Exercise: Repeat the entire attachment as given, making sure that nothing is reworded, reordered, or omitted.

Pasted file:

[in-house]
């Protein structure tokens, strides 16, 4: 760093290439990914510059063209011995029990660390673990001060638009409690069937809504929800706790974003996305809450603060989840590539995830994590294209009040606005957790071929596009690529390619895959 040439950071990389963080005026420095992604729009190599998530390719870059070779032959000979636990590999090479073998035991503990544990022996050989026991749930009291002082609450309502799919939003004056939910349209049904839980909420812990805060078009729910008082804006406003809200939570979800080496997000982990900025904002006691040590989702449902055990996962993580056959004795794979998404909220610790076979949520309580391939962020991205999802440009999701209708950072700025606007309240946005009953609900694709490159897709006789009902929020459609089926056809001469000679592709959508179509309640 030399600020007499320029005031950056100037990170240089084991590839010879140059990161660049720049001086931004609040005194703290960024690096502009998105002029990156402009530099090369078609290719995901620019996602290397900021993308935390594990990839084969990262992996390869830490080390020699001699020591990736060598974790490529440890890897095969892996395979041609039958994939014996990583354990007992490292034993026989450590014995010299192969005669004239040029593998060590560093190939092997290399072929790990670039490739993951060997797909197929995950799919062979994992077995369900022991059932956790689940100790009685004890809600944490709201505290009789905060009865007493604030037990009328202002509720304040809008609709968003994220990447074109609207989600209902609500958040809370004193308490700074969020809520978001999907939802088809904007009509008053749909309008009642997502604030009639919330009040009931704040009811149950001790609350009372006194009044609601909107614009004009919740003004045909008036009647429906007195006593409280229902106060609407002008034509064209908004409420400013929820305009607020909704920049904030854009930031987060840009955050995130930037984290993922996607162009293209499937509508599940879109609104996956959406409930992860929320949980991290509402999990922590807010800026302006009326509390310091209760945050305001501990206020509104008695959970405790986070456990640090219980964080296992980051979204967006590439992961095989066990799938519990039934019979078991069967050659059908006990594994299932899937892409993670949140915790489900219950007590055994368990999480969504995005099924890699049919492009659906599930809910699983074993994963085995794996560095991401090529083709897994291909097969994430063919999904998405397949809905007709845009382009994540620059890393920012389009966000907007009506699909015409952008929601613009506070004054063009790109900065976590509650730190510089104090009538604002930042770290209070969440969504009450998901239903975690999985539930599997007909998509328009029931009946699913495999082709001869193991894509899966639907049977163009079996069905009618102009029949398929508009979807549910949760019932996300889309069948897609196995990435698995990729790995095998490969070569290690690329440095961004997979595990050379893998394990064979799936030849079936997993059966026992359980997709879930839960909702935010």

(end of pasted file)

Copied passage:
[in-house]
């Protein structure tokens, strides 16, 4: 760093290439990914510059063209011995029990660390673990001060638009409690069937809504929800706790974003996305809450603060989840590539995830994590294209009040606005957790071929596009690529390619895959 040439950071990389963080005026420095992604729009190599998530390719870059070779032959000979636990590999090479073998035991503990544990022996050989026991749930009291002082609450309502799919939003004056939910349209049904839980909420812990805060078009729910008082804006406003809200939570979800080496997000982990900025904002006691040590989702449902055990996962993580056959004795794979998404909220610790076979949520309580391939962020991205999802440009999701209708950072700025606007309240946005009953609900694709490159897709006789009902929020459609089926056809001469000679592709959508179509309640 030399600020007499320029005031950056100037990170240089084991590839010879140059990161660049720049001086931004609040005194703290960024690096502009998105002029990156402009530099090369078609290719995901620019996602290397900021993308935390594990990839084969990262992996390869830490080390020699001699020591990736060598974790490529440890890897095969892996395979041609039958994939014996990583354990007992490292034993026989450590014995010299192969005669004239040029593998060590560093190939092997290399072929790990670039490739993951060997797909197929995950799919062979994992077995369900022991059932956790689940100790009685004890809600944490709201505290009789905060009865007493604030037990009328202002509720304040809008609709968003994220990447074109609207989600209902609500958040809370004193308490700074969020809520978001999907939802088809904007009509008053749909309008009642997502604030009639919330009040009931704040009811149950001790609350009372006194009044609601909107614009004009919740003004045909008036009647429906007195006593409280229902106060609407002008034509064209908004409420400013929820305009607020909704920049904030854009930031987060840009955050995130930037984290993922996607162009293209499937509508599940879109609104996956959406409930992860929320949980991290509402999990922590807010800026302006009326509390310091209760945050305001501990206020509104008695959970405790986070456990640090219980964080296992980051979204967006590439992961095989066990799938519990039934019979078991069967050659059908006990594994299932899937892409993670949140915790489900219950007590055994368990999480969504995005099924890699049919492009659906599930809910699983074993994963085995794996560095991401090529083709897994291909097969994430063919999904998405397949809905007709845009382009994540620059890393920012389009966000907007009506699909015409952008929601613009506070004054063009790109900065976590509650730190510089104090009538604002930042770290209070969440969504009450998901239903975690999985539930599997007909998509328009029931009946699913495999082709001869193991894509899966639907049977163009079996069905009618102009029949398929508009979807549910949760019932996300889309069948897609196995990435698995990729790995095998490969070569290690690329440095961004997979595990050379893998394990064979799936030849079936997993059966026992359980997709879930839960909702935010």